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I find dead bodies and traces of murder everywhere.

Gunnar Staalesen

You never know what dark secrets and delightful surprises lie around the next corner when strolling through Bergen with key Nordic noir writer Gunnar Staalesen.

Come along and check out one of the world's most beautiful fictional crime scenes.

Bergen's best cultural spots

With Gunnar Staalesen

Few locals are as well versed in Bergen's streets and narrow alleyways as Gunnar Staalesen. His books about tough, hard-nosed private detective Varg Veum have been translated into 20 languages and made into 12 films.

"I have written 19 novels and a handful of short stories about Varg Veum and have covered every nook and cranny of Bergen in the series. For example, in Wolves in the Dark, a man dies in the house behind us," he says.

Staalesen's cultural triangle

Staalesen has taken us to Nordnes, the first of his three cultural highlights. This is the neighbourhood where he was born in the 1940s, just a few years after his fictional hero Varg Veum.

"Varg actually grew up in the same street as myself, but he is five years older. I thought of him as one of the older boys in the street," he tells us.

A lot has changed since then. Back then, multiple families often shared space in these small wooden houses, and the streets were full of children playing.

“We are now entering Trangesmauet (Narrow Alley). Its name is self-explanatory. Maren Kristine Pedersen, the femme fatale in my series about Bergen, lives in one of these houses," says Staalesen, gesturing with his hand.

“One dark New Year's night, Maren Kristine is visited in her attic by Consul Frimann. On the way home from the visit, the Consul is brutally murdered by a person, whose identity remains unknown until the last pages of the third volume. So, lots of things have happened here in Trangesmauet," says the author.

Bergen is inextricably linked to Gunnar Staalesen and his long running series of books that have a devoted following. Staalesen is also an excellent and engaging guide who talks with warmth, pride, and passion as he shows us through the old alleyways and wooden treehouses that characterize the Nordnes neighbourhood in the old Hansa city of Bergen, that used to be one of the most important trading cities in Europe.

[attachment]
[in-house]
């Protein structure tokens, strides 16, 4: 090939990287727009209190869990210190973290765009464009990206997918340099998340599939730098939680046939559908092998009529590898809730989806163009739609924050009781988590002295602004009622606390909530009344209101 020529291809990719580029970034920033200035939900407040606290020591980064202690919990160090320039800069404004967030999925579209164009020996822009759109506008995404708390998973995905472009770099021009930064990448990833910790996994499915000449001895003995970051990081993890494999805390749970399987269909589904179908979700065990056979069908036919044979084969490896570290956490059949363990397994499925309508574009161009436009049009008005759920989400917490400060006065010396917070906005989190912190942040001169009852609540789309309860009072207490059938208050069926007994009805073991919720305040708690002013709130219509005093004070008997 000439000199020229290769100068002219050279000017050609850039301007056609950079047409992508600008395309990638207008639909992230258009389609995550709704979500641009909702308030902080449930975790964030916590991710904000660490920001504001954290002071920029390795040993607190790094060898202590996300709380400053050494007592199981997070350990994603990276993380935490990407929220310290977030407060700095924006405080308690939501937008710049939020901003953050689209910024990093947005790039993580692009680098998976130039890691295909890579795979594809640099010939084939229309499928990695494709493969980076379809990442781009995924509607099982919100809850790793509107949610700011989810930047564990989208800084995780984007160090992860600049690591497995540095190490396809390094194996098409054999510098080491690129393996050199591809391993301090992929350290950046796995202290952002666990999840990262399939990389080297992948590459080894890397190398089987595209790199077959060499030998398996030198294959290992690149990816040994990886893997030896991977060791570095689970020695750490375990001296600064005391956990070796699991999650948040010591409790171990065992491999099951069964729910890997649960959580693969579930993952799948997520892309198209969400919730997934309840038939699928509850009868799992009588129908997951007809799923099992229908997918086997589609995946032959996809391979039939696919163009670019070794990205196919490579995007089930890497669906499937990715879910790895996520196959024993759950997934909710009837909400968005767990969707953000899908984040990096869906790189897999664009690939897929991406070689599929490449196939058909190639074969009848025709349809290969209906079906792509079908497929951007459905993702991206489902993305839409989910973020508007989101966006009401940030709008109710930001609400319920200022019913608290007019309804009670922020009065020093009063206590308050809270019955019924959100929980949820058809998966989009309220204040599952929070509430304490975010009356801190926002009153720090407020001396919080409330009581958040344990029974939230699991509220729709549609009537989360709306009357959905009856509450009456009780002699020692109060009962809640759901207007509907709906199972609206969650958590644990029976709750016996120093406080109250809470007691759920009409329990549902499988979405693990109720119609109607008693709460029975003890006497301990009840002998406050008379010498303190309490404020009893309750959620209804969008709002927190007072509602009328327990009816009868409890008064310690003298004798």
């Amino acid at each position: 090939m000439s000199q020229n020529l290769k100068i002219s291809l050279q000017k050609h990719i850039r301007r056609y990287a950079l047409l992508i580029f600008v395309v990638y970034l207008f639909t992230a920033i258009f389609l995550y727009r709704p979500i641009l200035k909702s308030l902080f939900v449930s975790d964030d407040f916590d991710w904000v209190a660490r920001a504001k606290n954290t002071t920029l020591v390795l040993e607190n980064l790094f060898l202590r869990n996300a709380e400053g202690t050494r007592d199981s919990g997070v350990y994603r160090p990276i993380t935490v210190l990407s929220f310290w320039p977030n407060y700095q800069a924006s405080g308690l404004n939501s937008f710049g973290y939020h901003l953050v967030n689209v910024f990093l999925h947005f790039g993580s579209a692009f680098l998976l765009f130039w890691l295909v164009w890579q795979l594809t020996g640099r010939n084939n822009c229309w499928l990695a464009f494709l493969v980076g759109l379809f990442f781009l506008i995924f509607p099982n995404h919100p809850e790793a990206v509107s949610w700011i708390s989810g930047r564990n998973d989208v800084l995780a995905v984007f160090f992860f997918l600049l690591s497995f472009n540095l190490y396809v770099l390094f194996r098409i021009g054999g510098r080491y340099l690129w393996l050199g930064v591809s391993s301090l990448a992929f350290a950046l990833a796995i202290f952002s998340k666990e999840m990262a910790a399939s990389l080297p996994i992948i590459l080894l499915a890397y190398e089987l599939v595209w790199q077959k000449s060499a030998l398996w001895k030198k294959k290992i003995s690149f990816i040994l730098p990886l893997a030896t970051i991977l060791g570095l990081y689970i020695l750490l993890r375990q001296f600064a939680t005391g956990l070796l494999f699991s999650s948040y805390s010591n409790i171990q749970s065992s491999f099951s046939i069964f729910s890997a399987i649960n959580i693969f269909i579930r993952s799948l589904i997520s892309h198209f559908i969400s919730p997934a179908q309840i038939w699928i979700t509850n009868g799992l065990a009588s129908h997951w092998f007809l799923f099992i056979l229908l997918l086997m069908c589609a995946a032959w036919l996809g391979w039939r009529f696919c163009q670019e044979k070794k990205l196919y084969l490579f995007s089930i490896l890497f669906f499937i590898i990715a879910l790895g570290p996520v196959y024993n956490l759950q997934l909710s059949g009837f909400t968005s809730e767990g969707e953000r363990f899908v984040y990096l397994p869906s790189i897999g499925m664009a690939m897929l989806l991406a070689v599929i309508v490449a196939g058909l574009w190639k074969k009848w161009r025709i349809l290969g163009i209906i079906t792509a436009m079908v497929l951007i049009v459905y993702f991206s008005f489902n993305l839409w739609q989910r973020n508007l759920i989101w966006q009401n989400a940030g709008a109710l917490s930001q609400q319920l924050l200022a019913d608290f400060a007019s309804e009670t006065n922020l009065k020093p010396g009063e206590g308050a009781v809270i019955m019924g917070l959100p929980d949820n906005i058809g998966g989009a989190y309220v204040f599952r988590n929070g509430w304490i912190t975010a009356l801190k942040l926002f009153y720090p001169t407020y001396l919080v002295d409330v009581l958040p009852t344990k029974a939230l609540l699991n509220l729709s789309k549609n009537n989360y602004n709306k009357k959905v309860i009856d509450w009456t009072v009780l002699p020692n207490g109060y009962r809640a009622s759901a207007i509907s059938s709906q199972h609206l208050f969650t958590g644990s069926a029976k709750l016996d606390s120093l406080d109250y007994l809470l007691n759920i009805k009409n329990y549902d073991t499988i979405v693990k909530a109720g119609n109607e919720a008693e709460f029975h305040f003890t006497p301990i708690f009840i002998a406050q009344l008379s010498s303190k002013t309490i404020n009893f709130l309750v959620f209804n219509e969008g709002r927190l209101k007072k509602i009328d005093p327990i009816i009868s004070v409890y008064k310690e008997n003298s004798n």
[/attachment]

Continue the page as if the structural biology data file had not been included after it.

He takes us around the corner to Skottegaten, where several unsolved crimes are committed in the Varg Veum series.

I have found a lot of inspiration for my writing in these alleyways.

Gunnar Staalesen

This street is called Skottegaten, simply because this was where the city's Scottish community once lived.

Gunnar Staalesen

Bergen has become home to many immigrants from Germany, the Netherlands, and the British Isles. This has given the city a continental feel that it still retains today.

Some people believe — including some people from Oslo — that Bergen is the only continental city in Norway.

Gunnar Staalesen

We leave these old wooden houses behind and stroll over to Fisketorget, the fish market by the harbour.

Varg Veum's office is here in this building. It's on the fourth floor, the fourth window from the left.

Gunnar Staalesen

But even crime heroes and writers get hungry. And that brings us to Staalesen's second cultural highlight, restaurant Bien Basar.

It's located in the heart of Kjøttbasaren, an old meat market that's been converted to house modern restaurants and cafes. The stately building was erected after the cholera epidemic, which ravaged Bergen and Europe in the 1840s.

“There were once 40-45 market stalls crammed together in here. As befits the premises, Bien Basar serves classic and traditional Norwegian food,” says Staalesen.

Even here, you can find traces of the author's private detective character.

Varg Veum passes by here every day on his way to his office. In one book, he was hit by a car and almost killed here.

Gunnar Staalesen

Little do we suspect that Staalesen is about to be served a dish to die for ...

This is one of my absolute favorite dishes: persetorsk (pressed cod).

Gunnar Staalesen

For this unique Bergen dish, the cod is first marinated in a mixture that's both sweet and salty, before being pressed together to release some of the liquid. This makes the filet a little firmer than fresh cod. It's precisely this firmness that is so characteristic of persetorsk.

This dish is specially made by Gard Haugland, who is truly one of the best chefs in Bergen.

Gunnar Staalesen

After praising both chef and dish, it's time for some literary refreshment.

The third and final stop on Staalesen's cultural triangle in Bergen is the historic wooden hotel Villa Terminus, just a few steps from the train station in Bergen. The building dates back to the 1770s, and is dedicated to Fjord Norway's many writers.
Eighteen of its rooms are named after authors, and the rooms contain books by local writers you can borrow. The hotel also has a cosy library with deep chairs where you can curl up and read.

Gunnar Staalesen has of course been honoured with his own room. Amalie Skram, Jon Fosse, Ludvig Holberg, Frode Grytten and Olav H. Hauge, are also among the authors who have had rooms dedicated to them.

There is a small library on the second floor of this unique hotel.

Gunnar Staalesen

When your legs are tired from walking around in the city, you can find a book on the shelves here. For example, a book by Gunnar Staalesen.

Gunnar Staalesen

The man who was found drowned on Wednesday 19 October 1932 in the sea by the pier at Nøstet was quickly identified by the soaking wet papers in his inside pocket ...

Gunnar Staalesen

If you want to read the rest of 1950. High Noon, you now know where to find the book.

Cultural itinerary

Explore Staalesen's culture spots.

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